The Movie DC Needs To Make Is An Underrated Neil Gaiman Masterwork
The Books of Magic would be the perfect way to introduce the concept of magic to the new DC Universe.
DC Studios is preparing to take a bold new step in the very crowded world of comic book movies, with co-heads James Gunn and Peter Safran recently announcing an ambitious slate of projects titled Gods and Monsters. However, nowhere on that list was the underrated Neil Gaiman classic The Books of Magic. While Gaiman’s Sandman finally made it to Netflix in an astonishing serial adaptation, his teen wizard Timothy Hunter is exactly what DC Studios needs to expand its universe.
The Books of Magic was originally a four-issue miniseries written by Neil Gaiman and published in 1990, later followed by a number of ongoing series on DC’s “mature” Vertigo Comics imprint. It centers on a young boy named Timothy Hunter, whose ordinary life is upended when he encounters four mysterious magic users who inform him that he may potentially become the greatest and most powerful magician in existence, but that he has to make the choice to enter into the dangerous world of sorcery. In each issue, Hunter is guided through a different aspect of DC’s world of magic by a different figure, essentially giving readers a tour through the same.
James Gunn could not ask for a better set-up to introduce the concept of magic in the DC Universe; The Books of Magic is basically a prime of concepts like King Arthur’s Camelot, characters like Zatanna and John Constantine, and a fan-friendly “chosen one” of magic. It is literally designed to explain DC’s version of magic, with a protagonist perfect for acting as an audience surrogate.
It also helps that audiences might be looking for an alternative to Harry Potter with the cultural baggage of J.K. Rowling and her never-ending self-pity party. The Books of Magic predates Harry Potter by years, though Neil Gaiman has been on the record as saying he does not believe the other series about a bespectacled teen boy with magic powers and an owl buddy was ripping him off. If DC wants to figure out a way to transfer fan loyalty for the archetype onto a new, non-controversial IP, it could do a whole lot worse than The Books of Magic.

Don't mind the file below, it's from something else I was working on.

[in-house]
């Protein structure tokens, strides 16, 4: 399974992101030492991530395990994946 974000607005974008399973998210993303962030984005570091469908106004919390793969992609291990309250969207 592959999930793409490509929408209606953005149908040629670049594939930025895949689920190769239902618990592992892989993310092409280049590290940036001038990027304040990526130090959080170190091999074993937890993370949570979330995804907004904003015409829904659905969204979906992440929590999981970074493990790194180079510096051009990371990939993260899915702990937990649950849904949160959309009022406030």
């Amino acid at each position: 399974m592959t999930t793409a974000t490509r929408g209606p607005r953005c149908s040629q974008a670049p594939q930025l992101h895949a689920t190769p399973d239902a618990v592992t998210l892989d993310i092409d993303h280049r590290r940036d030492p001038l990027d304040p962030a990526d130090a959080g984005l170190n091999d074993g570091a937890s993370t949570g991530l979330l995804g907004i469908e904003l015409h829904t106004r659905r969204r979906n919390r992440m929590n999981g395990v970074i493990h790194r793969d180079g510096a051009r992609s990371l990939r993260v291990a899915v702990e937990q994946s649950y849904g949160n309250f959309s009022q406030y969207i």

However, The Books of Magic stands on its own as a story and does not necessarily need Harry Potter’s leavings. The original series saw Timothy Hunter learn all about his potential future as a godlike magician, who might end up becoming a tremendous force for good or a world-ending malevolent threat. That alone could make for a good first film, which could also introduce DC’s extensive roster of magic-themed characters to the new DC Universe.
James Gunn’s Gods and Monsters wave of films and shows pretty clearly indicates his fondness for some of the more obscure and odd aspects of the DC Universe, most exemplified by the announcement of a Creature Commandos animated series. If the creative head of DC Studios is interested in bringing in Frankenstein to fight Nazis in World War II, it’s probably safe to say he could be interested in some of the weirder aspects of The Books of Magic.
The upcoming movie The Flash seems positioned as the final nail in the coffin of the Snyderverse, with Ezra Miller’s time travel shenanigans potentially resetting the continuity of the franchise. There could not be a better time to bring in the magical aspect of the DC Universe and The Books of Magic is the perfect way to do it, allowing James Gunn to unveil a hidden world to audiences while maybe even bringing Keanu Reeves back into the fold as John Constantine.
So far, the only magic we have really seen in the DC Universe has been in the Shazam movies and Dwayne Johnson’s debacle of a Black Adam movie. The Books of Magic has both a greater depth of themes than either Shazam or Black Adam and a whole lot less confusing backstory to try to explain to newcomers. All you need is to get on board with the idea that a kid suddenly discovers he has an almost inconceivably vast and terrifying destiny, which pretty much everyone is already used to. DC Studios, don’t screw this one up.